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30. Annual Conference of the Gesellschaft für Popularmusikforschung

Host: Popakademie Baden-Württemberg

Dates: 25. – 27. September 2020

Locations: Hochschule für Musik und Darstellende Kunst Mannheim/Popakademie Baden-Württemberg, Mannheim

in cooperation with Leuphana Universität Lüneburg as well as with the Jahrestagung des Bundesverbands Musikunterricht e.V.

Organizers: Michael Ahlers / David-Emil Wickström

Theme: Not Ready to Make Nice – Power, Threats and Harassments in Popular Music

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The 7th Inter-Asia Popular Music Studies (IAPMS) Conference Kuala Lumpur, Malaysia (deadline extended)

*** Dec 15, 2019: The deadline for the submission is extended to Jan 15, 2020. 

The 7th Inter-Asia Popular Music Studies (IAPMS) Conference Kuala Lumpur, Malaysia

23-25 July, 2020

Organised by Inter-Asia Popular Music Studies Group (IAPMS Group)

Hosted by

Sunway University, Kuala Lumpur, Malaysia

Abstract Submissions Deadline

15 December 2019

Theme: Asia’s Sonic (under)Currents and Currencies

The recent international popularity of Korean pop groups BTS and Blackpink placed Asia from passive recipients to active participants of otherwise US and UK dominated global pop music. However, the extent in which they represent and personify the rich undercurrent of popular music circulation in Asia remains debatable in Asia’s culturally diverse landscapes. While the digital platform and social media as well as travel have intensified the flows of popular music participation, it is probably premature to idealistically suggest the levelling of more enduring historical and cultural boundaries and borders. The post•global or post•digital condition needs discussion.

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Deadline postponed, information on program / CFP IASPM-Norden conference 2020: Music in the Age of Streaming – Nordic Perspectives, Piteå, Sweden, 15–17 June 2020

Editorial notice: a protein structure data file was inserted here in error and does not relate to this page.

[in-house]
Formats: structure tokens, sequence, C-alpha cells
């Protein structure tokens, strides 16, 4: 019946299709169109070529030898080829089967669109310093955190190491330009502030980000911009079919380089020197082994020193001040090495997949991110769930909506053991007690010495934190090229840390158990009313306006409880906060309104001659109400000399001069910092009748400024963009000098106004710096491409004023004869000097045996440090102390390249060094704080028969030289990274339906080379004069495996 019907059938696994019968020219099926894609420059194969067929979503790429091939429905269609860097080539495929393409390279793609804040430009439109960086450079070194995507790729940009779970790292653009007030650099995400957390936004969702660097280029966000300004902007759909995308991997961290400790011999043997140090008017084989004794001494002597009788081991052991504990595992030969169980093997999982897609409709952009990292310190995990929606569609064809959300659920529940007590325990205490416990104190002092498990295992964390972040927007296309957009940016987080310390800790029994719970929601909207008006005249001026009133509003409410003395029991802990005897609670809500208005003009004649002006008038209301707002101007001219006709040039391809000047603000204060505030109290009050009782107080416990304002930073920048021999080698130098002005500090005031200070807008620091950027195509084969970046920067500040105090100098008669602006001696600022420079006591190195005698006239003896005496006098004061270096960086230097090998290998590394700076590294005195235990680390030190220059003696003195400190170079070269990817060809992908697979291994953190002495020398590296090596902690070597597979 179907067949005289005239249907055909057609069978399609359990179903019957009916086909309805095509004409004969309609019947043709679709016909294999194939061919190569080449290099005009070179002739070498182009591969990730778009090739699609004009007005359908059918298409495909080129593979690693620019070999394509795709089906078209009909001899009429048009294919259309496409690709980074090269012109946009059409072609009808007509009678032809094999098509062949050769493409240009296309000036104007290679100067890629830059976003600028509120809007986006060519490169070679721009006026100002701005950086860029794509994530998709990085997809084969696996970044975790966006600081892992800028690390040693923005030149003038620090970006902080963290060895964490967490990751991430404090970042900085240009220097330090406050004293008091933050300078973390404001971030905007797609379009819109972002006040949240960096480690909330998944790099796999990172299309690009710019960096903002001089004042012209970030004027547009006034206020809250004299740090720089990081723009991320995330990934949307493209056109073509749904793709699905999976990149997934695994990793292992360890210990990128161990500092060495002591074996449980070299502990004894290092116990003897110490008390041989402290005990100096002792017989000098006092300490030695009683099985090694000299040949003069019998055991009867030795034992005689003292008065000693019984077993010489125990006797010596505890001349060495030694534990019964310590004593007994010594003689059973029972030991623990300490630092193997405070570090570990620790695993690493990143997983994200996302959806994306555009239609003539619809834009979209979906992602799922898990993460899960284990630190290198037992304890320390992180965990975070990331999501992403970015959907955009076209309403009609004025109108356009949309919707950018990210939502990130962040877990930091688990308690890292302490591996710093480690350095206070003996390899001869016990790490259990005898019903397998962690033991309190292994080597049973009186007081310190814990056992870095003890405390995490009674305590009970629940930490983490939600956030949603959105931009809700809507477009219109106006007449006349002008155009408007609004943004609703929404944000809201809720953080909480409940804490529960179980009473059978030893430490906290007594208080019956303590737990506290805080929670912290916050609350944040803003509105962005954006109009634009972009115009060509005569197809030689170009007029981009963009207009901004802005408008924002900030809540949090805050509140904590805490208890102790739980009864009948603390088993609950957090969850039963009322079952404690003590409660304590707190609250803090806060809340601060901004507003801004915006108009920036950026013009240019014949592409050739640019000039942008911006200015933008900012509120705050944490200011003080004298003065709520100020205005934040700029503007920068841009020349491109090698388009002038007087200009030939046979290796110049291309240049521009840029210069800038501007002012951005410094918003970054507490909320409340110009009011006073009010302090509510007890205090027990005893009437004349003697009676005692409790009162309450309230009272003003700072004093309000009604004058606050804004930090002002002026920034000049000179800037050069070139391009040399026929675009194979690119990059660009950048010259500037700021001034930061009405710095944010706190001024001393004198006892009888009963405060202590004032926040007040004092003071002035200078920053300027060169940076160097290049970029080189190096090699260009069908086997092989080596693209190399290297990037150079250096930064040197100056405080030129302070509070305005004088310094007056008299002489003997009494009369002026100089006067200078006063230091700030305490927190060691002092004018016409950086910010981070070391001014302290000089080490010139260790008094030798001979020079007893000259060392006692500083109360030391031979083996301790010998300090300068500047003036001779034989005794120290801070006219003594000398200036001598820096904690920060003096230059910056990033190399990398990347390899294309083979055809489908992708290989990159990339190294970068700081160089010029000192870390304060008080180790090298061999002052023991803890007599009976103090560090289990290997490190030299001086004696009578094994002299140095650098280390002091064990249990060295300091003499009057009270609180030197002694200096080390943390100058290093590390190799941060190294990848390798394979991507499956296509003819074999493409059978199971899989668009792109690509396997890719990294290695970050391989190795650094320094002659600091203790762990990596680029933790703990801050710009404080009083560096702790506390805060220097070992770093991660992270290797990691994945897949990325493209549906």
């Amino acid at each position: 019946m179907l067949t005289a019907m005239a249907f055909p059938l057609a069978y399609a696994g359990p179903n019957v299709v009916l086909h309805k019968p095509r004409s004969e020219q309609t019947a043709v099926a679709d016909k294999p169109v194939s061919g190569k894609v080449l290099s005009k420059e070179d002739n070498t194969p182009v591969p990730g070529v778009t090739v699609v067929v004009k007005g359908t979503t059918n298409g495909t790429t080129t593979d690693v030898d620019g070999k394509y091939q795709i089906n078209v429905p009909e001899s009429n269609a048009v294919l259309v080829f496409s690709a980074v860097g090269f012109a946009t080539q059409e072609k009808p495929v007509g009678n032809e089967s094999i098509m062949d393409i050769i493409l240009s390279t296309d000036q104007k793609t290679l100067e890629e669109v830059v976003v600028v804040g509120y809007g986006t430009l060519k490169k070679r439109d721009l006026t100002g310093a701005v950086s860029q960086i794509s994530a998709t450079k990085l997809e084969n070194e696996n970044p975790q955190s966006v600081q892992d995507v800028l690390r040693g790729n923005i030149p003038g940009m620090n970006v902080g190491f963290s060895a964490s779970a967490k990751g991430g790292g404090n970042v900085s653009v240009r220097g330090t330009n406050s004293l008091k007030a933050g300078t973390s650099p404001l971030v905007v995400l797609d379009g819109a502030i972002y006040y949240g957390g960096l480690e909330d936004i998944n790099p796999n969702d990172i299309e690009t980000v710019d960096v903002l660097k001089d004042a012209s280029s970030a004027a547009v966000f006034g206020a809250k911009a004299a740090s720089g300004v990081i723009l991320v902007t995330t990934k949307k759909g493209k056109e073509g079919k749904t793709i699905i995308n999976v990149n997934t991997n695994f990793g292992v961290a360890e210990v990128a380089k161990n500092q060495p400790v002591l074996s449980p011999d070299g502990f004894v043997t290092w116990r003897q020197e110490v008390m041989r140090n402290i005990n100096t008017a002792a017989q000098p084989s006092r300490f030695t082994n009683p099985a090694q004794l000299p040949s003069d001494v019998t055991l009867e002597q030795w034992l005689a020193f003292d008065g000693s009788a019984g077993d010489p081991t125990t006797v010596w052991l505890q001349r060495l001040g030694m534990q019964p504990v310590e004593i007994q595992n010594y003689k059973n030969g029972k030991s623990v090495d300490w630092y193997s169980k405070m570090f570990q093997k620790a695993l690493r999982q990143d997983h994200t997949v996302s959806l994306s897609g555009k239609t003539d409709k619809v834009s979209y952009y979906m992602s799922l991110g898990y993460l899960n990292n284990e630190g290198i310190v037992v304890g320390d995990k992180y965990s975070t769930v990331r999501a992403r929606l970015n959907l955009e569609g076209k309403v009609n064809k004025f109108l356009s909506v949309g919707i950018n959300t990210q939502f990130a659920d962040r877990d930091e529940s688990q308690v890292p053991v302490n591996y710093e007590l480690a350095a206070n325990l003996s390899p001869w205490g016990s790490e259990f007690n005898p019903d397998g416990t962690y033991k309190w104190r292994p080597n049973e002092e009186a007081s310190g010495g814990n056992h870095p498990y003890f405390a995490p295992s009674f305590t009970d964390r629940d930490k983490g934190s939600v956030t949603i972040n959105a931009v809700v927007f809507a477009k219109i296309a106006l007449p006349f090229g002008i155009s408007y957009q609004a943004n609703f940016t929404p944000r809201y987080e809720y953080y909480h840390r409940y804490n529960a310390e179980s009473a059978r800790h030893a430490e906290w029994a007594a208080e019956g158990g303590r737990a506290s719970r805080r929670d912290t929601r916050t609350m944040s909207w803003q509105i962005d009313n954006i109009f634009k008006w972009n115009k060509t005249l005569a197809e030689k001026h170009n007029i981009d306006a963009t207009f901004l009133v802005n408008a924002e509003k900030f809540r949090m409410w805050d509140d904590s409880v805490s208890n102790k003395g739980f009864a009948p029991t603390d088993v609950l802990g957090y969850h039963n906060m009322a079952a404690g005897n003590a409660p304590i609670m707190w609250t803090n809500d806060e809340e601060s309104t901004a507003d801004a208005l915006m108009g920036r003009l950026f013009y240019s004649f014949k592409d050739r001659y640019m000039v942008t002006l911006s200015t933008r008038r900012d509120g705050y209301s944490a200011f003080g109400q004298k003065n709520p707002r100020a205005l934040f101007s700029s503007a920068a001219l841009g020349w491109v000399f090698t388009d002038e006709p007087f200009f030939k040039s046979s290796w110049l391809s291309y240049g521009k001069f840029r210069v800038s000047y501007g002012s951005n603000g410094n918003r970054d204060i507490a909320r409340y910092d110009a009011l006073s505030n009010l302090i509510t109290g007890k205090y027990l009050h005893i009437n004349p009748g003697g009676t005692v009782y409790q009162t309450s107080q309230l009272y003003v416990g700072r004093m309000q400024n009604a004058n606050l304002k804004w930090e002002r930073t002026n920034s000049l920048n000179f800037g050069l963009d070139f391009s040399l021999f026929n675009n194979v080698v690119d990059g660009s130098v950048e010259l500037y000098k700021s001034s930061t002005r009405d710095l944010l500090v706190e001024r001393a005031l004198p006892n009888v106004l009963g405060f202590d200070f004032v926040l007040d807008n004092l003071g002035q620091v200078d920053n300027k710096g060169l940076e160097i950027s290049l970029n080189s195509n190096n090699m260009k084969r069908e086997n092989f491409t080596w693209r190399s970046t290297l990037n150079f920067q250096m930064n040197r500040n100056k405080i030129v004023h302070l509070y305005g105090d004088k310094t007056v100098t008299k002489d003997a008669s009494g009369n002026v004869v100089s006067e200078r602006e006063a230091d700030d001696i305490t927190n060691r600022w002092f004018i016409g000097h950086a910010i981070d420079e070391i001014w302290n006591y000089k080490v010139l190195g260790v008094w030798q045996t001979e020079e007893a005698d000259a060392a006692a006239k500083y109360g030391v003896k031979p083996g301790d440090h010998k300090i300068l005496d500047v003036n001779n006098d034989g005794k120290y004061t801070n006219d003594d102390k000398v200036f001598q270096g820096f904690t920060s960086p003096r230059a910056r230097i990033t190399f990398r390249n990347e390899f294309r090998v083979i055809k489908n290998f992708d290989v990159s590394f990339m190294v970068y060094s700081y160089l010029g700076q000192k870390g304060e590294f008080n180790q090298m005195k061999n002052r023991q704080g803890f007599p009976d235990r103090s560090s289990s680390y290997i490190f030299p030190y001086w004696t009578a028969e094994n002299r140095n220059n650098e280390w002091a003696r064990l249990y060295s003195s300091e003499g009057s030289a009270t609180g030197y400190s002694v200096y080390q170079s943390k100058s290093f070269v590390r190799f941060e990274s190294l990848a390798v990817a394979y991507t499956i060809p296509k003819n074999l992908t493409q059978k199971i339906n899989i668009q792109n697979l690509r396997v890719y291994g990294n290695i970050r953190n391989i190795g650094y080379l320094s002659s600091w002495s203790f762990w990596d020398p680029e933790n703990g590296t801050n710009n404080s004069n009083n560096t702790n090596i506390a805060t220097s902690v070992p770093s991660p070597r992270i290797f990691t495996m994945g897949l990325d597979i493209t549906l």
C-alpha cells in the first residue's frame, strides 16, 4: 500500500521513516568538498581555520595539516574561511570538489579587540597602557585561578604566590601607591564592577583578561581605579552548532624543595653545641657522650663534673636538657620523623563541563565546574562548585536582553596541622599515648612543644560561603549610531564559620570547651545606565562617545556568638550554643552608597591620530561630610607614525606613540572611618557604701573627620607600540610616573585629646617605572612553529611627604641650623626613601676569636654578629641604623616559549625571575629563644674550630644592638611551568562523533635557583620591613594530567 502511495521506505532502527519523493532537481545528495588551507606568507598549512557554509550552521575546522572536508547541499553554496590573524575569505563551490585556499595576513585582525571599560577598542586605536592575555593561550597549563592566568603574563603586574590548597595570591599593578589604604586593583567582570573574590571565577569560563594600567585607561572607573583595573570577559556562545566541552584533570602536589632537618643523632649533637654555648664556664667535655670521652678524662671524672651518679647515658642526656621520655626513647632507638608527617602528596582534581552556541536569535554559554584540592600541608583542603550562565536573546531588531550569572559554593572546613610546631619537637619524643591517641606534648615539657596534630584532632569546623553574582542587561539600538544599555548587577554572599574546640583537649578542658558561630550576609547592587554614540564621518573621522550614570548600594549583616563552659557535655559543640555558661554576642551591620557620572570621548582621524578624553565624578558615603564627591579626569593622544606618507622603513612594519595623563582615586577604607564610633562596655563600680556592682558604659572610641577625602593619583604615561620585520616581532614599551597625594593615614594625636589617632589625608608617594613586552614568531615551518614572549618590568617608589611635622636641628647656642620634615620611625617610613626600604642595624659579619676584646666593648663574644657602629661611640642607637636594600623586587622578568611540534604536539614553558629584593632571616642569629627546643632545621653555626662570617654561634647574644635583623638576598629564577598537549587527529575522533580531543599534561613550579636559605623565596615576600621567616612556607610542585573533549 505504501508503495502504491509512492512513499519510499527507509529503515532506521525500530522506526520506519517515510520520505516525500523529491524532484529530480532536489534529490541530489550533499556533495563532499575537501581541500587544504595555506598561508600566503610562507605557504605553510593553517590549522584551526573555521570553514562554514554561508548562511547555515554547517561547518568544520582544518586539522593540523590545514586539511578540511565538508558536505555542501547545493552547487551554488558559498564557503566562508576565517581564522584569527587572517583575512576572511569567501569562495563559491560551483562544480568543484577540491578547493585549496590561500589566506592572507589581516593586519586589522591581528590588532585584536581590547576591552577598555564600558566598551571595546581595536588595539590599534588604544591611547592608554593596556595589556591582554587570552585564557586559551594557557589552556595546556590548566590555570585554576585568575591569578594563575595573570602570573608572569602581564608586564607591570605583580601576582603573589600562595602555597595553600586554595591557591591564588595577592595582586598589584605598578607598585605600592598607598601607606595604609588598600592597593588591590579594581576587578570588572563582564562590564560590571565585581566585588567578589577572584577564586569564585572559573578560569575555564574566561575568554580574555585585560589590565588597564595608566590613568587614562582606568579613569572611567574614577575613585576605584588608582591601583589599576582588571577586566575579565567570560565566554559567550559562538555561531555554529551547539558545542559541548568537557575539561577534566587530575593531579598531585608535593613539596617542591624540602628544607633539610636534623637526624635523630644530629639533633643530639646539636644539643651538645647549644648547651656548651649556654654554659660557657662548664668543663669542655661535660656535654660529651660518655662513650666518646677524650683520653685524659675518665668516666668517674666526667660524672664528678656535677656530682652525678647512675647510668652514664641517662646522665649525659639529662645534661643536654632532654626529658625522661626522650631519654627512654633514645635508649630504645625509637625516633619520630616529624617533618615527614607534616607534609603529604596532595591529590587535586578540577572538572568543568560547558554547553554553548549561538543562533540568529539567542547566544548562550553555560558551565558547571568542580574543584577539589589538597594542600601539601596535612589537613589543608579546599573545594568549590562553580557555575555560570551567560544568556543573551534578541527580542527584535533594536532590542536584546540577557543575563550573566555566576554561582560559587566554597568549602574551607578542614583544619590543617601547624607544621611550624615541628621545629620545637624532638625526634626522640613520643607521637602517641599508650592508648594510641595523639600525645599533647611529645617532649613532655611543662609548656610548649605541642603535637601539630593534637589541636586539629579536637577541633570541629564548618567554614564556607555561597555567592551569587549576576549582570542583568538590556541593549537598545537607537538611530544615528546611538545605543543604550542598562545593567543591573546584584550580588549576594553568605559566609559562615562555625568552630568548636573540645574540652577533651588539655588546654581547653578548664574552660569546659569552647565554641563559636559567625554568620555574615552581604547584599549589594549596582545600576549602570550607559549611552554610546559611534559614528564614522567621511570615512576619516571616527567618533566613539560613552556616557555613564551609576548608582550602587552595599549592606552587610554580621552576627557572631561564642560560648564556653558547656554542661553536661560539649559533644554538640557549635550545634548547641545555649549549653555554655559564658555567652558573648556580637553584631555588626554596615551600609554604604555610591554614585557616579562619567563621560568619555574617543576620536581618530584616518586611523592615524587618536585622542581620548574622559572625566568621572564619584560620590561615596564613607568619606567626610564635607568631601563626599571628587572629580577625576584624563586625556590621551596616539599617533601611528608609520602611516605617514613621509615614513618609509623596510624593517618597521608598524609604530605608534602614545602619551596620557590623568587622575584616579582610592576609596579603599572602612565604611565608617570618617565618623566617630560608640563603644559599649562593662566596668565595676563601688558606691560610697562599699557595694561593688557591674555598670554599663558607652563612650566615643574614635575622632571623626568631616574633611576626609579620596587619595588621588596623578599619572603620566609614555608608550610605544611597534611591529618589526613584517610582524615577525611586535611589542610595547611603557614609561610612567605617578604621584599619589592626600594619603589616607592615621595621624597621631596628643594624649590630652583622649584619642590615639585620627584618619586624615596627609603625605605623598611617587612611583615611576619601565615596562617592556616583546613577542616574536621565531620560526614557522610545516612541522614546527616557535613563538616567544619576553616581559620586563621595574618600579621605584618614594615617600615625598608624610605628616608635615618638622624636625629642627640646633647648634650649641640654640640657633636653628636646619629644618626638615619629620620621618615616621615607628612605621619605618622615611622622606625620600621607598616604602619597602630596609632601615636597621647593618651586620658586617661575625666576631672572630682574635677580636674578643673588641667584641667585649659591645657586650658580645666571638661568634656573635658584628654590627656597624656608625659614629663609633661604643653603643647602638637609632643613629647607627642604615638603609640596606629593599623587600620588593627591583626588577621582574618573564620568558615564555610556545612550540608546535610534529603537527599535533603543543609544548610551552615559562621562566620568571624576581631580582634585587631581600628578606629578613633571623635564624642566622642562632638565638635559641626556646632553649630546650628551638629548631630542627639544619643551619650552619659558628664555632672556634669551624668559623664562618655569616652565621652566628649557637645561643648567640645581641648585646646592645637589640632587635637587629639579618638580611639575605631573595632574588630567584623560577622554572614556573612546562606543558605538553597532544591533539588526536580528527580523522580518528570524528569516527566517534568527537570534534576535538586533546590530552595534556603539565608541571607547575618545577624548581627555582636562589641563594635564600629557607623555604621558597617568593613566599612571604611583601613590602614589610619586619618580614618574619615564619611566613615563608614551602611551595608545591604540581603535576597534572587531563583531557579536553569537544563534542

IASPM-Norden conference 2020

Music in the Age of Streaming – Nordic Perspectives

IASPM-NORDEN CONFERENCE

PITEÅ, SWEDEN, 15–17 JUNE 2020

The IASPM-Norden conference aims to shed light on various aspects of streaming of/in popular music within the Nordic context. Nordic popular music is a dynamic field comprising a great variety of artists, music producers and entrepreneurs on both ends of the cultural spectrum, from commercially successful to less known and underground. More broadly, listening to popular music has become an evermore accessible activity in people’s everyday life, and so have the “streams” of music flowing across many borders – geographical, ideological, socioeconomic, cultural, disciplinary, etc. In addition to the everyday distribution and listening of music through digital networks, we contend specifically that “streaming” may also be used to conceptualize musical cultures beyond the scope of Spotify or other streaming services. That said, even an analysis of a platform like Spotify may benefit from an approach that investigates the deeper currents and flows of its streams, as pursued by Spotify Teardown (Eriksson et al. 2019) recently. With this conference we wish to engage with the many intersections of musical streams and invite papers that highlight the ways in which “streaming” characterize music and musical cultures.